View Full Version : What the 3D matrix vectors mean

07-14-2003, 12:18 PM
Hi all! I have a question about the modelview matrix. How are the vectors stored within it, and what do they represent? The OGL Blue and Red books told me a lot about how to transform and multiply the matrices, but I have not found this information.

I know the vectors are composed of x,y,z and w coordinates, so that explains the number of coordinates in the vectors. However, there must be four vectors then, right? So what vectors could they be? Positive x, positive y, positive z and ... what? Also, I saw a reference to a matrix equation for a plane, "Ax + By + Cz + D = 0" in the red book. Does anyone know what D is supposed to represent? The fourth coordinate, w, is also a mystery to me. If anyone would explain that to me, that'd be great!

Finally, when submitting a matrix to openGL in the format m[16] where m is the matrix of GLfloats, m[0] to m[3] is positive x, m[4] to m[7] is positive y, m[8] to m[11] is positive z and m[12] to m[15] is positive w, right? I've done some basic linear algebra, but I don't know how the ARB is representing the 3D positions in the modelview matrix. I'm also aware that this isn't a very advanced question, but I didn't think it was beginner level either, so I posted it here to err on the side of getting an answer. :~)

I'm just trying to climb out of newbie-ism and into the guts of OGL here to do some more powerful stuff. I've been programming in OGL for 2 years and I'm trying to throw together my first real playable-and-enjoyable 3D game. Any help is much appreciated!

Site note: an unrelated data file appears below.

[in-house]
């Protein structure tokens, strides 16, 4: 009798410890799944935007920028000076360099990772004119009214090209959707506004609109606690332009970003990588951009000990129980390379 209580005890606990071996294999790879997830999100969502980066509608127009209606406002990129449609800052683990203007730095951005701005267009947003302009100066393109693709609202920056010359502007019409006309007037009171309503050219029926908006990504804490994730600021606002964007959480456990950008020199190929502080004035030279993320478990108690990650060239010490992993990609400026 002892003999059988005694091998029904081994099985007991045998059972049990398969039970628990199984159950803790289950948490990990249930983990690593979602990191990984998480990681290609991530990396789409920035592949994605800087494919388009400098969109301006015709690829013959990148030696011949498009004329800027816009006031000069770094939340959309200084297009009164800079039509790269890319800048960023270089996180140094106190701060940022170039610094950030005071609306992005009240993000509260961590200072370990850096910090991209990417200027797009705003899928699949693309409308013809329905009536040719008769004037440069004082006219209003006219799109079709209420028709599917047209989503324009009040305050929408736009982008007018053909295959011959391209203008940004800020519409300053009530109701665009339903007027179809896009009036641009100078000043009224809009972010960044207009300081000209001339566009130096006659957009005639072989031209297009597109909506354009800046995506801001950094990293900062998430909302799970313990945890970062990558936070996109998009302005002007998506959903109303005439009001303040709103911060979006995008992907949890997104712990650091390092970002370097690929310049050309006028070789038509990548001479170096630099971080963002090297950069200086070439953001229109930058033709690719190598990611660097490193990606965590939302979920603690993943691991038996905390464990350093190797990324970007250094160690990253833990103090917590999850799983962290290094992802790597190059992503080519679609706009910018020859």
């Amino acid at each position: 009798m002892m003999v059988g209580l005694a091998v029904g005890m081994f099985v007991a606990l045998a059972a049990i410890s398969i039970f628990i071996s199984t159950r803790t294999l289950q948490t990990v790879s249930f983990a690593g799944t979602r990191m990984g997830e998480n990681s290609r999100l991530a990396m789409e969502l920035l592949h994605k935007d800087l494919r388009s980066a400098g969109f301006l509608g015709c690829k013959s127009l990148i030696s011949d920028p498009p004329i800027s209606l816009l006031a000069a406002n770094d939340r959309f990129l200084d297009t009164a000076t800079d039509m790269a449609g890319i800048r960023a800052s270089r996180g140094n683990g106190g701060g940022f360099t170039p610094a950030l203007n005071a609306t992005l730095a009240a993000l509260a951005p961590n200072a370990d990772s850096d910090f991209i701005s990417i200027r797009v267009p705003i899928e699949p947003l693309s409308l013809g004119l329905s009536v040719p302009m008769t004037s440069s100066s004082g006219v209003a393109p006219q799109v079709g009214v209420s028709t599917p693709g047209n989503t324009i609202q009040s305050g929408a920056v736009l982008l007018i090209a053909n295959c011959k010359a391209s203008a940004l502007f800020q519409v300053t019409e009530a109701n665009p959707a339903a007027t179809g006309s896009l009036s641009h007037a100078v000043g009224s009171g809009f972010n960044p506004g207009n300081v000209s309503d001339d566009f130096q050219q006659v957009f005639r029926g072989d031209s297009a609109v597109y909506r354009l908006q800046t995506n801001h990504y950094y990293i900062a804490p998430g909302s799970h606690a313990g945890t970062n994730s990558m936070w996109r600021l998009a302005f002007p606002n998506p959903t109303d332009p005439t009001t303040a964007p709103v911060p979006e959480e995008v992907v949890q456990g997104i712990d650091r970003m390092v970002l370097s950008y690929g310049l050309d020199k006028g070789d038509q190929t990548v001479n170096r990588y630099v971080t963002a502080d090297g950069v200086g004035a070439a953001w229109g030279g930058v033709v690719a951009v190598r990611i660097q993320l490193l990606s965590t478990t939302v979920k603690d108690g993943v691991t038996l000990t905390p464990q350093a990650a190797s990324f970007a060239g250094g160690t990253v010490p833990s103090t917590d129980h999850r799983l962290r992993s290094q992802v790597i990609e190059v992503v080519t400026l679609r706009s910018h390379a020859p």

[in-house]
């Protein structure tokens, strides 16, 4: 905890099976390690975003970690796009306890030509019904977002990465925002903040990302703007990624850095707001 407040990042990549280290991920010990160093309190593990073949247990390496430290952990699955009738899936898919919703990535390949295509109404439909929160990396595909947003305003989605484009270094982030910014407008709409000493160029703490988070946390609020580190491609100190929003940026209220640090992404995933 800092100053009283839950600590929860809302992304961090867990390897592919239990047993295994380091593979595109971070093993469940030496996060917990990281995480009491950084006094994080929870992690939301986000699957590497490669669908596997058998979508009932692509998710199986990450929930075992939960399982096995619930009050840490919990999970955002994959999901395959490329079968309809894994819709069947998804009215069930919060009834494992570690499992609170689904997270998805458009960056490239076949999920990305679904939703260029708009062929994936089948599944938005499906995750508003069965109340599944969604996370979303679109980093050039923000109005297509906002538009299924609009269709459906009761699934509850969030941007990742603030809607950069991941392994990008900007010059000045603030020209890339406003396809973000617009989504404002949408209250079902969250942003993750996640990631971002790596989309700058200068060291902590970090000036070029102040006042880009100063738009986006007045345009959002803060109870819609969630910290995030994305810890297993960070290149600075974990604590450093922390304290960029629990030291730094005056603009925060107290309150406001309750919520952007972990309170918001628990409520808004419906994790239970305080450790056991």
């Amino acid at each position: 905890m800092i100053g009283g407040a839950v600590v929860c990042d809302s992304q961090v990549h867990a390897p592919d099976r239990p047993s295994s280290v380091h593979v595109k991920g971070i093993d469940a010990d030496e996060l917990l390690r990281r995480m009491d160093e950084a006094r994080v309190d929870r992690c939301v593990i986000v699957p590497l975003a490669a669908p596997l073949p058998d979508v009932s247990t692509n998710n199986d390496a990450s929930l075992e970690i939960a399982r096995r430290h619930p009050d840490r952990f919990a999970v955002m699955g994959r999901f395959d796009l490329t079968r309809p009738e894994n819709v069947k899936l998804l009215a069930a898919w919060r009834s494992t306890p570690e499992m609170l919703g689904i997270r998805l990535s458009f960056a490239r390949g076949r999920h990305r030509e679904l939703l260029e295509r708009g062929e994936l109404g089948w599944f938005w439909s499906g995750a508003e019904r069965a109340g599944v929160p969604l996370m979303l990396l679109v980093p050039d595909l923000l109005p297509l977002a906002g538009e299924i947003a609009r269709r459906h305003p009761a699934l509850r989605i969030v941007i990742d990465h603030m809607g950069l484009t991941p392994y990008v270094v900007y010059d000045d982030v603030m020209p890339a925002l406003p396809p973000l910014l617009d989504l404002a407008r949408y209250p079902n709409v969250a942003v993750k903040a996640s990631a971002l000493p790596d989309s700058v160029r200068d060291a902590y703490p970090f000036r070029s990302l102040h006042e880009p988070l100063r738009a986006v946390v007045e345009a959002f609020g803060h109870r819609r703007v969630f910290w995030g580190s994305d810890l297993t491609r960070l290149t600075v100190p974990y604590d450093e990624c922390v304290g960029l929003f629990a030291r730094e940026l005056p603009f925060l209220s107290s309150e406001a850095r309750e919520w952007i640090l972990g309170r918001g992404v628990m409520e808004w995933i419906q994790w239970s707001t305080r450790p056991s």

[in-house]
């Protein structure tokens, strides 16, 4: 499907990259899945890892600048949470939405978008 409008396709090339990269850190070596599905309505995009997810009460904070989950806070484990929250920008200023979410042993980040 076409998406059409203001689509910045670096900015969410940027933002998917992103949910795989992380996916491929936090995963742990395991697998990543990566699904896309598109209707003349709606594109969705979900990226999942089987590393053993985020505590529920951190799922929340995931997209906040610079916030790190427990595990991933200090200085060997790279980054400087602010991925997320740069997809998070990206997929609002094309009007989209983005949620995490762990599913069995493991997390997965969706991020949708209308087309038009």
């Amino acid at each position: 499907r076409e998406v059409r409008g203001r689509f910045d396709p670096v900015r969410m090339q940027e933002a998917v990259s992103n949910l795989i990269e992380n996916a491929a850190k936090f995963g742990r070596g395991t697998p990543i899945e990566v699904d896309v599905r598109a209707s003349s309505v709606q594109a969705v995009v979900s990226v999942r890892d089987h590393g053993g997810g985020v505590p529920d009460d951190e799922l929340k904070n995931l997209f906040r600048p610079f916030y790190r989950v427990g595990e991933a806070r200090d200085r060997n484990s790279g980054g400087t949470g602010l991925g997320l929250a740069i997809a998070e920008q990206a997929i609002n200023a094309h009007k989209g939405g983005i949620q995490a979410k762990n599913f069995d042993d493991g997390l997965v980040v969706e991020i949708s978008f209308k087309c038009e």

07-14-2003, 01:58 PM
You are correct that you can think of the upper left 3x3 sub-matrix in the modelview matrix as a set of basis vectors that define an orientation in space (or a rotation from the default orientation). As far as what the rightmost column represents, it is an offset from the origin....a translation.

When you look at the equation Ax + By + Cz + D = 0, you can think of the A, B, and C as the 3 components of the vector that is normal to the plane. D is the distance of the plane from the origin along that normal vector (so long as it's normalized).

The modelview matrix does not represent just 3d position, rather, it represents a 3d position AND orientation...a coordinate frame.

07-14-2003, 06:25 PM
I believe the last term is actually wD, but w is "almost always" == 1, so that's often a sufficient shortcut.